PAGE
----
Orgo Unit 1.1 1.2 Discussion

Orgo Unit 1.1 1.2 Discussion - Topic#1 Explain the concept...

Info icon This preview shows pages 1–2. Sign up to view the full content.

View Full Document Right Arrow Icon
Topic #1: Explain the concept of hybridization as if you were explaining it for the first time to a person with a limited science background (i.e, a 10 year old child). For the sake of focus, I will limit my discussion to sp 3 hybridization. To begin, let's remind ourselves of what we already know about orbitals. Let's say we have the nucleus of the atom. It's super small, and contains our protons and neutrons. Around the nucleus, we have our first orbital, called the "1s" orbital. We can view this orbital as a cloud around the nucleus. In the orbital, it can fit two electrons. Therefore, the first electron and second electron of an atom will go into this orbital. For example, hydrogen has only 1 electron, so its electrons will go into the 1s orbital. Meanwhile, helium has two electrons, so both of its electrons will go into the 1s orbital as well. However, the electrons of helium will completely fill the 1s orbital. After the 1s orbital is filled, we will move onto the 2s orbital. For the 2s orbital, we can view it as like a shell around the 1s orbital. Now, we cannot necessarily think of these orbitals as non- overlapping areas of space. Rather, these are more like "probability clouds." So yeah, just imagine the 2s orbital as like a fuzzy shell around the 1s orbital. The third and fourth electrons of an atom will go into the 2s orbital. (For visualizing the overlapping orbitals, see: If we keep adding electrons, we will subsequently move onto the 2p orbitals. The 2p orbitals are different in shape as the 1s and 2s orbitals, because it has three orbitals where each orbital can hold two electrons. Therefore, the 2p orbitals can hold a total of six electrons. These orbitals are symmetric and dumbbell shaped, and run along the x, y, and z-axes. Therefore, we can conceptualize the 2p orbitals as being “2p x ,” “2p y ” and “2p z .” One electron will go into each of these orbitals before filling an entire one completely. For example, if our atom has seven electrons, it will fill the 1s and 2s orbitals, while the fifth electron goes into the 2p x orbital, and the sixth electron will go into the 2p y orbital, and the seventh electron will go into the 2p z orbital. If the atom has eight electrons, then the eight will go back and fill the 2p x orbital. (For the shape of p-orbitals, see: http://www2.estrellamountain.edu/faculty/farabee/biobk/orbitals.gif).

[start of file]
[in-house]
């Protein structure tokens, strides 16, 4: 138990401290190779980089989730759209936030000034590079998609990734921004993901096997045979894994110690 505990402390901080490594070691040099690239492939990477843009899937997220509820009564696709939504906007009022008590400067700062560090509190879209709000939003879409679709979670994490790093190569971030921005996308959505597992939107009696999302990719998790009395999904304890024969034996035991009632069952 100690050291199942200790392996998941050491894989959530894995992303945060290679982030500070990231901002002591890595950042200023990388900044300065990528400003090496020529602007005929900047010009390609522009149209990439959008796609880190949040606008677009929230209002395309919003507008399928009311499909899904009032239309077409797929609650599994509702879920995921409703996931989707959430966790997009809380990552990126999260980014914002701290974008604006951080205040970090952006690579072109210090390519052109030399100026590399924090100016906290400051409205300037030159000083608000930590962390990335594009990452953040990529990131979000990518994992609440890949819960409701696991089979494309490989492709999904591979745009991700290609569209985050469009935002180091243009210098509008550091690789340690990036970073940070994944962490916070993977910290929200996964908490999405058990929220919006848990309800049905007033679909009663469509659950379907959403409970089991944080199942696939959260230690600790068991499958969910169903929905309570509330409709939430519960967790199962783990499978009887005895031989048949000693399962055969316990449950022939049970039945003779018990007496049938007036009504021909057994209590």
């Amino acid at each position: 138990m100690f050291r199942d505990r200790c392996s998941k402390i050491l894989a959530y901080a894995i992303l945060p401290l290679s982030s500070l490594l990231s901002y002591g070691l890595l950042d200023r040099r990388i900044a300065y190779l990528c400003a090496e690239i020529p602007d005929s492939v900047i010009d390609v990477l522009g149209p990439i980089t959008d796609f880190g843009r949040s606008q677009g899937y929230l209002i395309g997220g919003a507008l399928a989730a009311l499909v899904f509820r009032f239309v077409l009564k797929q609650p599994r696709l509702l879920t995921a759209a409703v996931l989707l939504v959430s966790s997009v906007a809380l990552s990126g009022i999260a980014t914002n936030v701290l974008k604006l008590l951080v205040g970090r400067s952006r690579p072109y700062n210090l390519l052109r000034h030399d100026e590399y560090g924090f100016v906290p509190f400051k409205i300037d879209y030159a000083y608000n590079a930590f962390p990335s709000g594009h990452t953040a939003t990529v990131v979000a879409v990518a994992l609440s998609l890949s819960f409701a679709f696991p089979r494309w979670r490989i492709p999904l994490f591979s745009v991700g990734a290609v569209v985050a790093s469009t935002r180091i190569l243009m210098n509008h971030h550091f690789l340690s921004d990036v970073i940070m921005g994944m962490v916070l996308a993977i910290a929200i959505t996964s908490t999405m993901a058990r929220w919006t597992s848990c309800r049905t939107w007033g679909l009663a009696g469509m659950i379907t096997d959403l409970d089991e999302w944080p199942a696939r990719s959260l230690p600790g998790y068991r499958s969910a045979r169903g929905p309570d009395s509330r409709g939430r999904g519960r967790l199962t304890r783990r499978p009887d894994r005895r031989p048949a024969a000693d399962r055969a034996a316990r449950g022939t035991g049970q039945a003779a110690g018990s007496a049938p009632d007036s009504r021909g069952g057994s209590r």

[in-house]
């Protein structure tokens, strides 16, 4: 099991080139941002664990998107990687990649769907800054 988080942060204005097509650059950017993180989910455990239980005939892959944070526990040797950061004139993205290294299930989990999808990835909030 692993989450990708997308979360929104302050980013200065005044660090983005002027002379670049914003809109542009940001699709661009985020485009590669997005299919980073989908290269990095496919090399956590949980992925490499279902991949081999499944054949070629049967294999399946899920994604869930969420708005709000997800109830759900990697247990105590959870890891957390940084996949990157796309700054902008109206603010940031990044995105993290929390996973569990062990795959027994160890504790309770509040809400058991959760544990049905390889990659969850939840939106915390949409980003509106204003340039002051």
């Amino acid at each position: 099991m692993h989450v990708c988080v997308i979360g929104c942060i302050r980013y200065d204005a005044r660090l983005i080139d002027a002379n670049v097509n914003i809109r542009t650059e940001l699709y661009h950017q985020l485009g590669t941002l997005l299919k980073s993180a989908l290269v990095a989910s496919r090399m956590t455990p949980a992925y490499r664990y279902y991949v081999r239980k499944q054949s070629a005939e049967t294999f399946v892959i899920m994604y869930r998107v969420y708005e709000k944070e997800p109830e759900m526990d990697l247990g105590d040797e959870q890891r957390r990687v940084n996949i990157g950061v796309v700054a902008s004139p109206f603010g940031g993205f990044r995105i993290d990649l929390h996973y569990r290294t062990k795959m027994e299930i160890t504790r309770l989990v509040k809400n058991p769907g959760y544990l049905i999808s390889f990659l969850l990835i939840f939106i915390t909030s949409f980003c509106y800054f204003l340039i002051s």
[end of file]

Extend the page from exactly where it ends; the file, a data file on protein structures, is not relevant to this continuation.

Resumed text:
Image of page 1

Info iconThis preview has intentionally blurred sections. Sign up to view the full version.

View Full Document Right Arrow Icon
Image of page 2
This is the end of the preview. Sign up to access the rest of the document.

{[ snackBarMessage ]}

What students are saying

  • Left Quote Icon

    As a current student on this bumpy collegiate pathway, I stumbled upon Course Hero, where I can find study resources for nearly all my courses, get online help from tutors 24/7, and even share my old projects, papers, and lecture notes with other students.

    Student Picture

    Kiran Temple University Fox School of Business ‘17, Course Hero Intern

  • Left Quote Icon

    I cannot even describe how much Course Hero helped me this summer. It’s truly become something I can always rely on and help me. In the end, I was not only able to survive summer classes, but I was able to thrive thanks to Course Hero.

    Student Picture

    Dana University of Pennsylvania ‘17, Course Hero Intern

  • Left Quote Icon

    The ability to access any university’s resources through Course Hero proved invaluable in my case. I was behind on Tulane coursework and actually used UCLA’s materials to help me move forward and get everything together on time.

    Student Picture

    Jill Tulane University ‘16, Course Hero Intern